Treading through unknown territory is a part of our job. But an uncharted path that a lot of us find challenging is the transition back to civilian life. This major event might come anytime, as one approaches retirement, or as a sudden occurrence brought about by unfortunate injury.

Fortunately, there are ways to face this transition more smoothly, especially when it comes to handling our finances. And that’s what we’re going to share with you below.

Budgeting Tips for Veterans

Get a transition fund ready

It’s never too early to prepare a transition fund. This is a savings account that you build in order to keep you and your family financially stable during the first few months that you might find yourself “in-between jobs.”

At the very least, it must be enough to sustain your lifestyle for three months and allow you extra funds for job hunting. Should you find yourself facing this transition unexpectedly and without this savings account to tap into, there are also personal loans for veterans, offered by various financial institutions, that you can explore.

Review your taxes

Keep in mind that a civilian’s payroll is subject to taxes, so your net pay will not be the same as the amount quoted to you during your contract signing. The same applies if you plan to start a new business.

Hence, it’s best to review your taxes and how they can impact your expenses. Make sure to remember the Internal Revenue Service’s deadline, April 15, for filing your taxes. You can seek the help of a CPA or financial expert if needed.

Explore health coverage options

Your military health coverage will end the moment you exit the military. Fortunately, there are various options to get coverage including the benefits provided by the Continued Health Care Benefit Program and others covered by the U.S. Department of Veterans Affairs.

Establish an emergency fund

An emergency fund is similar to your transition fund, in that it can serve as a safety net for you and your family’s finances during a time of need. The major difference, however, is the intention. An emergency fund is a financial safety net that you should build in case of unforeseen circumstances, such as sudden loss of income, medical emergencies, vehicular problems, or even a death in the family, that can throw your budget off.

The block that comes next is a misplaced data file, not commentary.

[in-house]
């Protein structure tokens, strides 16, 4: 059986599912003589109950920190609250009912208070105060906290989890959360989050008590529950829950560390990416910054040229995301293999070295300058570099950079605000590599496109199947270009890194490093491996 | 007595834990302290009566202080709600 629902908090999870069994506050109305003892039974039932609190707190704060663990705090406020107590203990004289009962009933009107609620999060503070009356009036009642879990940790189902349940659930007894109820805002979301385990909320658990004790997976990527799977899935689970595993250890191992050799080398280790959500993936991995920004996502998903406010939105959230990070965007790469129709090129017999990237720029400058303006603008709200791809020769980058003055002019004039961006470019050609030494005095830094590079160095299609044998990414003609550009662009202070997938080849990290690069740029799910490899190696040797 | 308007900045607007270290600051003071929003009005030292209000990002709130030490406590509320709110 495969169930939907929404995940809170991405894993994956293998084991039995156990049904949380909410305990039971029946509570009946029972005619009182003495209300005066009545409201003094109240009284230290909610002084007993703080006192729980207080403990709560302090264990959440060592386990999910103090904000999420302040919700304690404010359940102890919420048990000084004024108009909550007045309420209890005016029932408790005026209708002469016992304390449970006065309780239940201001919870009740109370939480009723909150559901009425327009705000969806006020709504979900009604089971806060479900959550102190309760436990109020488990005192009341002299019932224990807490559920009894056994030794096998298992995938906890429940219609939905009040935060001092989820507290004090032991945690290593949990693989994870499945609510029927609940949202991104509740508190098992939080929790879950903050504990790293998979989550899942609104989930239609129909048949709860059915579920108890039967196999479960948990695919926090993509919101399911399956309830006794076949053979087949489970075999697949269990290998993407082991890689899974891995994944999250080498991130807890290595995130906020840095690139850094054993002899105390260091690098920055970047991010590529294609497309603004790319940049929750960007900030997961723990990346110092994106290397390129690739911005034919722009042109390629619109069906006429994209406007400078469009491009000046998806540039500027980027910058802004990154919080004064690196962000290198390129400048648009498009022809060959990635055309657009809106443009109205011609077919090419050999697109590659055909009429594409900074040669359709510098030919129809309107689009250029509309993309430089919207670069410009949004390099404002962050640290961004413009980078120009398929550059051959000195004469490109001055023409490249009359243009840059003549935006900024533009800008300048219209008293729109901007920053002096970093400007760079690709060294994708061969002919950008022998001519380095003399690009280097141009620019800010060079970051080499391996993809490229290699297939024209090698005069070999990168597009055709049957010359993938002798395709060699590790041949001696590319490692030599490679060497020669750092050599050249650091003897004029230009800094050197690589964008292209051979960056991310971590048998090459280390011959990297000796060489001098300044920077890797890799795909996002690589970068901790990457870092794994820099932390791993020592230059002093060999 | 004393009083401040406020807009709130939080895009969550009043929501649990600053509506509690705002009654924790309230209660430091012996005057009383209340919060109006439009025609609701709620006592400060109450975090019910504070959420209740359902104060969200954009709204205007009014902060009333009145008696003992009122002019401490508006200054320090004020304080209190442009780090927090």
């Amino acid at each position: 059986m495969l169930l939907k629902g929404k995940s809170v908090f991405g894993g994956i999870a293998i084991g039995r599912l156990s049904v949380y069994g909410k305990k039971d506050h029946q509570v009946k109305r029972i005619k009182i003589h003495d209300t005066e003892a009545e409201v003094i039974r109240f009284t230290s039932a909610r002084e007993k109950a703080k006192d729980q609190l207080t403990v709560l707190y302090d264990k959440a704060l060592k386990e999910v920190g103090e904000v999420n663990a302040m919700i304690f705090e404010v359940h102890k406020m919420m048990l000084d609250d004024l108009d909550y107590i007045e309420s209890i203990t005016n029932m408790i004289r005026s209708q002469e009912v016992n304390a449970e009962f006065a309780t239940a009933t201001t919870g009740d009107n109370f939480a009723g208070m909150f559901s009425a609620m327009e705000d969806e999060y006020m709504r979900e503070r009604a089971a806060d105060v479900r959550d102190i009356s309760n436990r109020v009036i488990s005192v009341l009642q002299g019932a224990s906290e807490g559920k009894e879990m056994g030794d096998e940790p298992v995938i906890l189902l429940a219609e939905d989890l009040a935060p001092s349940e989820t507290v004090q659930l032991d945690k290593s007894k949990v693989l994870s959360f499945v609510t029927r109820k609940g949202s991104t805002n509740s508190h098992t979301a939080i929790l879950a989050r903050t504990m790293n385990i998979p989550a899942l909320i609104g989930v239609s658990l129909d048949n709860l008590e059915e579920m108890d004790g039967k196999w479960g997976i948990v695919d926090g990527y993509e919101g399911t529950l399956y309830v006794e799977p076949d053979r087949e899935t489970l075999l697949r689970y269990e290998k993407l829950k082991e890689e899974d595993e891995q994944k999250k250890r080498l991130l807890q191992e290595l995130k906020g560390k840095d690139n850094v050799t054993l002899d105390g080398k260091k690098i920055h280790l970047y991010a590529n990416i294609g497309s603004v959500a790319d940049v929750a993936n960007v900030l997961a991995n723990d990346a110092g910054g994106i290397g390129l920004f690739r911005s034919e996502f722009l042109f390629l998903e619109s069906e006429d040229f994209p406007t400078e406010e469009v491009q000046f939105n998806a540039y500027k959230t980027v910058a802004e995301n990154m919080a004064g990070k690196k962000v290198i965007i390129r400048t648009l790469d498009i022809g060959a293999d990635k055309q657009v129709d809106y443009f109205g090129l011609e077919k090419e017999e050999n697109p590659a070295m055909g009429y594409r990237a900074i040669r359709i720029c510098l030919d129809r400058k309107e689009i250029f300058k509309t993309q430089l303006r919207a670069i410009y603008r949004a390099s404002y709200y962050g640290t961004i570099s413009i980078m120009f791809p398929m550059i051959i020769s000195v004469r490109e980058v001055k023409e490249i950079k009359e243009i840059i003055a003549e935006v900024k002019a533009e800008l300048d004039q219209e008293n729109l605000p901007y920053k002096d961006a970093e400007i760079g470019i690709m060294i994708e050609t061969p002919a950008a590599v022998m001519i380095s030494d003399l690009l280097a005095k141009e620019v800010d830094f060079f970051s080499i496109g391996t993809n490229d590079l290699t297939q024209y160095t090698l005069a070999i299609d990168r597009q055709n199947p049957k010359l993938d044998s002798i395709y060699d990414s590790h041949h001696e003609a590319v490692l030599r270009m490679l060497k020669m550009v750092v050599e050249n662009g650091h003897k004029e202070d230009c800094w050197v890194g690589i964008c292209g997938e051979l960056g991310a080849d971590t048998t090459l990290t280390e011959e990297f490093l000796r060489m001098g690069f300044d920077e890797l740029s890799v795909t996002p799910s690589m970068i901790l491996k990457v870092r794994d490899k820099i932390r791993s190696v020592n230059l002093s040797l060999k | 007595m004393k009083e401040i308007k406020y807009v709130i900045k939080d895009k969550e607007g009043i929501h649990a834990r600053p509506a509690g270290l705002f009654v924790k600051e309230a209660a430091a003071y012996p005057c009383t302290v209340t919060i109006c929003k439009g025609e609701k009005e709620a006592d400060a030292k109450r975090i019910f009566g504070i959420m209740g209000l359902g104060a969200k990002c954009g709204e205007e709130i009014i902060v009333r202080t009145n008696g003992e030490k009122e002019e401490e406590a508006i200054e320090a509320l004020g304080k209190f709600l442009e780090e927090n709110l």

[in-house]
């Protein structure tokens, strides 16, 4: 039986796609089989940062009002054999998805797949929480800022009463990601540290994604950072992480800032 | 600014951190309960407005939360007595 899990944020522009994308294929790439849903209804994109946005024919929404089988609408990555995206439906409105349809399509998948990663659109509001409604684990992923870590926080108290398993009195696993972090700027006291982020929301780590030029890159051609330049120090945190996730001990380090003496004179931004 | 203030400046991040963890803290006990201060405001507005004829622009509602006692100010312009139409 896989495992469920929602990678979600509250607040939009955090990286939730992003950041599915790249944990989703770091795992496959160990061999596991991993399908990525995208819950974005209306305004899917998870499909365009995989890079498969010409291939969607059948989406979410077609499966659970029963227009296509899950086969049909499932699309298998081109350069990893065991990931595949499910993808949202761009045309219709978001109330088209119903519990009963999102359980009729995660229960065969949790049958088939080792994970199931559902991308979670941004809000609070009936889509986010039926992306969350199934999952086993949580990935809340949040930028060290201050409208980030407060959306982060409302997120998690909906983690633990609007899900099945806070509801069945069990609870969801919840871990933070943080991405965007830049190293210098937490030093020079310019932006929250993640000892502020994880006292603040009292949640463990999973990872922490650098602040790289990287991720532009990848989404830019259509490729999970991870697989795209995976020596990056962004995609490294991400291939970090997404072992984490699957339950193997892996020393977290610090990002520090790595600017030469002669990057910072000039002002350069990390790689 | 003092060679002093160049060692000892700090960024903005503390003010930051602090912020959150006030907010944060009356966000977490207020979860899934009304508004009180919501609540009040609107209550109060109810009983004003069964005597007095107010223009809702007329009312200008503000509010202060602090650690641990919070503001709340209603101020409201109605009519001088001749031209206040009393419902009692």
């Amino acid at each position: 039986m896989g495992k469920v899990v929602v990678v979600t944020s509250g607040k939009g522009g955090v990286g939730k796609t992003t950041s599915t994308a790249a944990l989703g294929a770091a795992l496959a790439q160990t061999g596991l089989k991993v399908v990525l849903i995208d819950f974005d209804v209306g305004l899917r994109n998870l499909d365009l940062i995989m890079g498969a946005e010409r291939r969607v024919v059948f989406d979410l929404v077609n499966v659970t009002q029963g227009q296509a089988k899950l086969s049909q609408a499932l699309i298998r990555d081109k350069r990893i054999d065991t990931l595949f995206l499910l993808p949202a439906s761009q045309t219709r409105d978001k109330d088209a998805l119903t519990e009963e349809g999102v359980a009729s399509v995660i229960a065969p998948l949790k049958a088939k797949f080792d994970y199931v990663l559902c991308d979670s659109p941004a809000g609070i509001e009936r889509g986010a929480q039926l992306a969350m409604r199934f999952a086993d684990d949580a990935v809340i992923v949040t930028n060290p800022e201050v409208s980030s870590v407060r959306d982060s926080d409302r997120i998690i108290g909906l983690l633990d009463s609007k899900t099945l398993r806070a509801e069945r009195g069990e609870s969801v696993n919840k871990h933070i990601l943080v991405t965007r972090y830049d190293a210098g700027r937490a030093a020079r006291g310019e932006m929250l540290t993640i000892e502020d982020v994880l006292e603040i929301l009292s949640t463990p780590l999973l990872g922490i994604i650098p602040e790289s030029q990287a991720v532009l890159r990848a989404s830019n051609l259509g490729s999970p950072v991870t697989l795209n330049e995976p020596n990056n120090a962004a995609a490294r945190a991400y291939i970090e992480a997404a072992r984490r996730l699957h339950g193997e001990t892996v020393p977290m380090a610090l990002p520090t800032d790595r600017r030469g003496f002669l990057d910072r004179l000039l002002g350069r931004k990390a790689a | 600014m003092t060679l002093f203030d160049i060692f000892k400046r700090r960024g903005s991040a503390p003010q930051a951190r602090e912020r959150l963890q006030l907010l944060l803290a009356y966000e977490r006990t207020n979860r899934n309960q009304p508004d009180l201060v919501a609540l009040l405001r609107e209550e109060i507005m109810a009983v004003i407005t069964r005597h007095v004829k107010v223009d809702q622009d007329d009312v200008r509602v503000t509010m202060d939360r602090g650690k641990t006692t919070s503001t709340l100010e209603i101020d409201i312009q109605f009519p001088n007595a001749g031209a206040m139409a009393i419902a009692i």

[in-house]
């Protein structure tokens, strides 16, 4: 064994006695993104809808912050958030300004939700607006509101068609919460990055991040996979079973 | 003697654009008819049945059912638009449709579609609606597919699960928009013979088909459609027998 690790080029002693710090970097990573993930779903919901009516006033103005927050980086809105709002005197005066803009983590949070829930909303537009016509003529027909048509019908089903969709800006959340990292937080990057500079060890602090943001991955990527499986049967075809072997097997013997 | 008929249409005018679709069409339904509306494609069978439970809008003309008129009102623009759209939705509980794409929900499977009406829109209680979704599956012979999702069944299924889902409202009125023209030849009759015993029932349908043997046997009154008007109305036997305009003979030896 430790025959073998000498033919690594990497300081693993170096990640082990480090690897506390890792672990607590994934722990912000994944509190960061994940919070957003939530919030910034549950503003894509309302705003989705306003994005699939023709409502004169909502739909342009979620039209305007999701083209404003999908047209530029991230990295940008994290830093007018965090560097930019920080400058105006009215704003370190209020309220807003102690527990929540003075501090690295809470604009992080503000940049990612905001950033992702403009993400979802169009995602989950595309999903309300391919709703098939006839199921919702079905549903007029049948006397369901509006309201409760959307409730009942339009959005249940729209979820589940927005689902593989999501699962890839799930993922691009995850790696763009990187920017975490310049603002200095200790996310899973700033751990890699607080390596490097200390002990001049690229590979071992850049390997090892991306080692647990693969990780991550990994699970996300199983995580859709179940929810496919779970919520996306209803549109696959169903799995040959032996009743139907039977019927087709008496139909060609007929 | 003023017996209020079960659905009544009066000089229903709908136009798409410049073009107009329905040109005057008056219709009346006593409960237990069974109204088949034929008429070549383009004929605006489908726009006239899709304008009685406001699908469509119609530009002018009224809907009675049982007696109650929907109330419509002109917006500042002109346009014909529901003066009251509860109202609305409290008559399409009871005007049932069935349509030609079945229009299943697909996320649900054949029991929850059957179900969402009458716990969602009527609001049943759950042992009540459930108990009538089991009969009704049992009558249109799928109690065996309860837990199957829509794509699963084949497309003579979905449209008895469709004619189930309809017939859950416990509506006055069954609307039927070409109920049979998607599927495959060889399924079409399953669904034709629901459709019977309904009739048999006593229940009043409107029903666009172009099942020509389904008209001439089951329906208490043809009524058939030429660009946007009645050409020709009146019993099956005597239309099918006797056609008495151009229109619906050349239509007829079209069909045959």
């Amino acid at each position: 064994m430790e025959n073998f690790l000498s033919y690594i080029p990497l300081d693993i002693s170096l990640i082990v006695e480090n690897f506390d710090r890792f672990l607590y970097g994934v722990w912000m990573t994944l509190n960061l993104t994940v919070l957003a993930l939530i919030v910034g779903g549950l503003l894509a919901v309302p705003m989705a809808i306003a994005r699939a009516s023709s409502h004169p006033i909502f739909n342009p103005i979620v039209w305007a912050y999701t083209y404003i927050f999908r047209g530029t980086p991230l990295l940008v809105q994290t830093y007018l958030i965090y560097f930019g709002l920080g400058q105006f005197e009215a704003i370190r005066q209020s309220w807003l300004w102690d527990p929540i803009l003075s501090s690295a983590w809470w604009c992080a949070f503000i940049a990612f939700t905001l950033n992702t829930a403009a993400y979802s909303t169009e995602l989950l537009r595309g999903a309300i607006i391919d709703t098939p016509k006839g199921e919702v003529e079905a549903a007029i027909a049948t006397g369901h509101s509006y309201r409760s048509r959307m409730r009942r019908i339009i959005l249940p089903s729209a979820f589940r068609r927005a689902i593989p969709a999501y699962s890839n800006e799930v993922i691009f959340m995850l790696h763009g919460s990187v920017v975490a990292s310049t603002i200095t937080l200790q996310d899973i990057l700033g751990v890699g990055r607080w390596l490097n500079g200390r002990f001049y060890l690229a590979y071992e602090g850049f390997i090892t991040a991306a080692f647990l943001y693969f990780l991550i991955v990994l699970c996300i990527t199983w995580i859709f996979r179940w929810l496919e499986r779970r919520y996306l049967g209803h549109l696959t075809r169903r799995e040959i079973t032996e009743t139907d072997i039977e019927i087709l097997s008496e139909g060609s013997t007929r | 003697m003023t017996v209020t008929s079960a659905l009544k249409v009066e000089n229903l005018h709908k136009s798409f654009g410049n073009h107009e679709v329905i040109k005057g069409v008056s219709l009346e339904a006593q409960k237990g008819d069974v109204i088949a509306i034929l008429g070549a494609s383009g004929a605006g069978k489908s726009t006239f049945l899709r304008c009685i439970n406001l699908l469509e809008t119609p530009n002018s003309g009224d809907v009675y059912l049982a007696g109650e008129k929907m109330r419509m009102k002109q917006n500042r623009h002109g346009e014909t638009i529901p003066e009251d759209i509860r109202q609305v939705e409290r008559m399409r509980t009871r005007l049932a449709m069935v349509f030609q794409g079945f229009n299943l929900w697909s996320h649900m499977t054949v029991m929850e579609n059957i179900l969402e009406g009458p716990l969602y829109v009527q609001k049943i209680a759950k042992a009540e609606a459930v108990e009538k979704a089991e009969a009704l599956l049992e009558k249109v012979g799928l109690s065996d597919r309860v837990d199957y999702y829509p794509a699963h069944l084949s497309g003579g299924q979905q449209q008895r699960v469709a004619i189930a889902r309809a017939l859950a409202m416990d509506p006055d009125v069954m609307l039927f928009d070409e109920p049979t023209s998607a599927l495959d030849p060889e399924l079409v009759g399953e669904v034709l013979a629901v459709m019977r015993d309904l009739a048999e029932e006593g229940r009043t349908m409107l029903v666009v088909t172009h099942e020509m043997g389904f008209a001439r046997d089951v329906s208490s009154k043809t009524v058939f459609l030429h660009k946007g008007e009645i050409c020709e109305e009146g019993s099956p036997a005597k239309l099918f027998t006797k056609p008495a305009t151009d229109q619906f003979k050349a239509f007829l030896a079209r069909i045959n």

While military jobs are relatively anchored depending on your performance in service, the same stability does not apply to civilian employment. You can be laid off at any time, especially in the turbulent state of our economy. Hence, it id best to have an emergency fund that can help float you through should anything happen.

It is recommended to have at least six months’ worth of salary in your emergency fund, but the bigger it is, the better you’ll be.

Consider seeking further education

There are various programs that can help veterans continue their education post-service. Acquiring the skills and know-how that a degree can provide will prove useful in living in the civilian world.

Consider utilizing your current skills

You might also want to consider how you can utilize your existing skills instead. After all, it is a shame to put your thousands of hours of training to waste. You might not easily realize it, but there is a demand for our expertise.

For instance, you can start a self-defense training program for people of all ages. You can also serve as a consultant for a security firm or even start your own off-road and extreme sports travel agency.

Get insured

Much like your health coverage options, there are also various life insurance policies and related benefits that were specifically designed for veterans. We recommend looking into the Veteran’s Group Life Insurance (or VGLI). It is slightly more expensive than a regular policy, but it can provide better coverage for those with service-related medical conditions and injuries that can significantly drive up the fees of a regular policy.

Start preparing for your retirement

There will eventually come a time when you will feel the need to retire. Therefore, it is best to start preparing for your retirement as early as possible. Look into both employer-sponsored and self-employed retirement plans and know your available options.

Do not neglect to consider the potential medical bills you will encounter as you age. You can always extend your retirement savings by living a healthy lifestyle, but it is recommended to prepare and account for one’s health nevertheless.

Learn personal financial management

It is always a good idea to invest in knowledge and new skills. This includes learning how to budget your money wisely. It should also include learning about the different methods to repay and manage debt and the different financial products being offered by your chosen bank to help diversify your investments. Good luck!

This article was written by Lidia Staron, a financial adviser and a member of the Content and Marketing team at She contributes articles about the role of finance in the strategic-planning process.